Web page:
Sunday, May 21, 2017

Želary

Last night I watched the 2003 Czech film Želary. I wanted to write about it here because of how it added to my background knowledge and understanding of my ancestors.

Spoiler alert!



Would I recommend this film? Yes, but with a big warning: it is really graphic and violent. I am sure that the language itself mirrors this, but fortunately I’m still a really long way off from understanding cursing and foul/disturbing language in Czech. I looked away during the really graphic parts, or rather, I tried to. I don’t need those images scarring my nightmares. But some of the very graphic parts came without very much warning, for example, the priest getting shot by a machine gun took me completely by surprise, and was very disturbing to me.

The basic plot of this movie is that there is a young woman who works as a spy during World War II, and her identity is compromised so she has to go into hiding. It’s arranged for her to go with Joza Janda into a tiny mountain hamlet in the Beskydies where she can disappear. Oh yeah, surprise surprise, in order to be accepted into the community, which hasn’t changed much for the past 100 years, she has to marry him - a complete stranger.

She goes, she marries him, she suffers from depression, she learns to appreciate the place and Joza himself. Meanwhile, she interacts with other characters who have problems in this tiny place. Lipko (I think that was his name?) is the bastard son of a woman who married a drunk sprosťiak. He is physically and emotionally abused by his father and also by the schoolmaster in the neighboring village in the valley where the kids go to school. He basically becomes a beggar who hides out on his own in an abandoned ruin across a river with some kind of dangerous quicksand.

Another character is a spunky little ~8 year old orphan girl with a goat who doesn’t have any fear of adults. Other notable women include the girl who may or may not be a whore who gets raped, the wife of the jerk who constantly beats her who has some kind of problem (it was unclear to me if it was related to childbirth or physical abuse) and then dies, the woman who had a baby who died and who nursed Lipko, who she then called her “milk baby.” There were some other interesting characters, like the Priest who feels really conflicted about saving Eliška/Hanulka’s life by lying about her identity - through performing the holy sacrament of marriage, no less. He probably feels really relieved when he sees how they actually have grown to love each other, and that their marriage is not a sham. There is also the schoolteacher who feels really ashamed at his hatred to Lipko, and tries (somewhat halfheartedly) to confess to the Priest.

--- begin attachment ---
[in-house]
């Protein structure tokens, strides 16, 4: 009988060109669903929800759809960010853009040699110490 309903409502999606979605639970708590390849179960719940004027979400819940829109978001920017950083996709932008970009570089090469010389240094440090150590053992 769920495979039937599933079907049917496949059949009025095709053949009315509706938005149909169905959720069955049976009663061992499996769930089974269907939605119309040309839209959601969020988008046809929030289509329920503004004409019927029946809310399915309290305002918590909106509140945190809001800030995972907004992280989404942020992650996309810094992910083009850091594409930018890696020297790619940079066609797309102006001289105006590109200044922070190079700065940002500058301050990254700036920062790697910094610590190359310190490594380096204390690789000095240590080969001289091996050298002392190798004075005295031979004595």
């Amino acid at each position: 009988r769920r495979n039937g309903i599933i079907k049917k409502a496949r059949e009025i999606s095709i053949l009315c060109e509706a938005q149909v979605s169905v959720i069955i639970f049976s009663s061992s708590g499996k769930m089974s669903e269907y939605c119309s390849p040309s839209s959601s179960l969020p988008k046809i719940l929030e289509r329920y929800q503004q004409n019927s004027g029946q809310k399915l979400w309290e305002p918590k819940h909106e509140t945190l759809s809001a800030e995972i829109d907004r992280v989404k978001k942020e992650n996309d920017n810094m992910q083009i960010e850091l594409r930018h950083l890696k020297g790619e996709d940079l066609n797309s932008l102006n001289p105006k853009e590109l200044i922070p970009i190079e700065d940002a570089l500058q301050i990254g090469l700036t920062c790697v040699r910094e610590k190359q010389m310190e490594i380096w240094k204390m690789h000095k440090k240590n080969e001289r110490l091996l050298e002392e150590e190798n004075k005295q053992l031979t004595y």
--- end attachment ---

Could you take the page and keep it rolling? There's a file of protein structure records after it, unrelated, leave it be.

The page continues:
Some observations:
The tongue-in-cheek moral of the story is don’t let your watchdog get shot, and never ever be naked, alone, and female if you want to not be raped. Also, life would be so much easier and less terrifying if people would just all agree to not drink. That would have solved at least a third of the major problems in the story.

My friend Petra’s tongue-in-cheek observation is that anorexic actresses are great choices for war films, since everybody was starving.

I thought it was really, really interesting that they used, “Emigroval!” (he emigrated) for a euphemism for, “He died.” (or rather, he was murdered by the Gestapo). Was emigrating really perceived with such a...I don’t know...with so much terror? I suppose emigration would be pretty similar to if a relative actually did die, especially in the earlier years of Czech-American emigration (starting in the ~1850’s, at least from Moravia). But in the 1940’s? Really?

I could really relate to Eliška as she was transported “back in time” to this place. She experienced major culture shock, especially when she discovered that there was no electricity in their home. By the way, the home was just some random abandoned home which Joza fixed up. They referenced abandoned houses. I have heard about Czechs abandoning their homes (after they emigrated, because they could not pay the mortgage, etc.) I have also seen first hand that the registration of abandoned homes in the land records. It was really interesting to me to visualize what that might have looked like.

And of course, to visualize the home itself. It was actually bigger than the Trojanovice home in the open-air museum which we visited. But it was also very similar, and the stove was straight from a Josef Lada illustration.
All in all, I really loved this film. Oh yeah, I should mention that I only watched the first half with English subtitles. For some reason, the only subtitles I could find were split into two files, and I couldn’t find an easy way to append the files together. So I just watched the second half of the film in Czech, and I think I understood most of it, at least the gist of it, anyway.

I think at one point the Gestapo thinks they have caught Eliška’s trail, but then they can’t find her because she blends in so well, so...they decide to shoot the witness point blank in front of everybody? What!?